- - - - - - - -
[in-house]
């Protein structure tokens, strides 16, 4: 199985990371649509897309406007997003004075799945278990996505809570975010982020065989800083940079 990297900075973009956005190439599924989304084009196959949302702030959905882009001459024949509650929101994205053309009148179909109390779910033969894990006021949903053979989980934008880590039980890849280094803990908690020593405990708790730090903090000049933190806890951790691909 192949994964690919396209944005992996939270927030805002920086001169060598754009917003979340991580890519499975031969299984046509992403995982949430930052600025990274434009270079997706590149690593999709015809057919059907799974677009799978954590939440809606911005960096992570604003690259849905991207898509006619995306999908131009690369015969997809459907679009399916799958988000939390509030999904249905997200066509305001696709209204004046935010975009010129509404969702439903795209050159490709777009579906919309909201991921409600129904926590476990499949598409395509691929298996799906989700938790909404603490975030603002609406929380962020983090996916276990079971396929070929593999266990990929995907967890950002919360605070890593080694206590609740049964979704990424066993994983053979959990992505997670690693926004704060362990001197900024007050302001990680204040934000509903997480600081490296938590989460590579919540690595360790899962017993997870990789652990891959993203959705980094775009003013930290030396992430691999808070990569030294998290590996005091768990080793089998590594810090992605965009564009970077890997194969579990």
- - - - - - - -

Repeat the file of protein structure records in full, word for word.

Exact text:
[in-house]
């Protein structure tokens, strides 16, 4: 199985990371649509897309406007997003004075799945278990996505809570975010982020065989800083940079 990297900075973009956005190439599924989304084009196959949302702030959905882009001459024949509650929101994205053309009148179909109390779910033969894990006021949903053979989980934008880590039980890849280094803990908690020593405990708790730090903090000049933190806890951790691909 192949994964690919396209944005992996939270927030805002920086001169060598754009917003979340991580890519499975031969299984046509992403995982949430930052600025990274434009270079997706590149690593999709015809057919059907799974677009799978954590939440809606911005960096992570604003690259849905991207898509006619995306999908131009690369015969997809459907679009399916799958988000939390509030999904249905997200066509305001696709209204004046935010975009010129509404969702439903795209050159490709777009579906919309909201991921409600129904926590476990499949598409395509691929298996799906989700938790909404603490975030603002609406929380962020983090996916276990079971396929070929593999266990990929995907967890950002919360605070890593080694206590609740049964979704990424066993994983053979959990992505997670690693926004704060362990001197900024007050302001990680204040934000509903997480600081490296938590989460590579919540690595360790899962017993997870990789652990891959993203959705980094775009003013930290030396992430691999808070990569030294998290590996005091768990080793089998590594810090992605965009564009970077890997194969579990």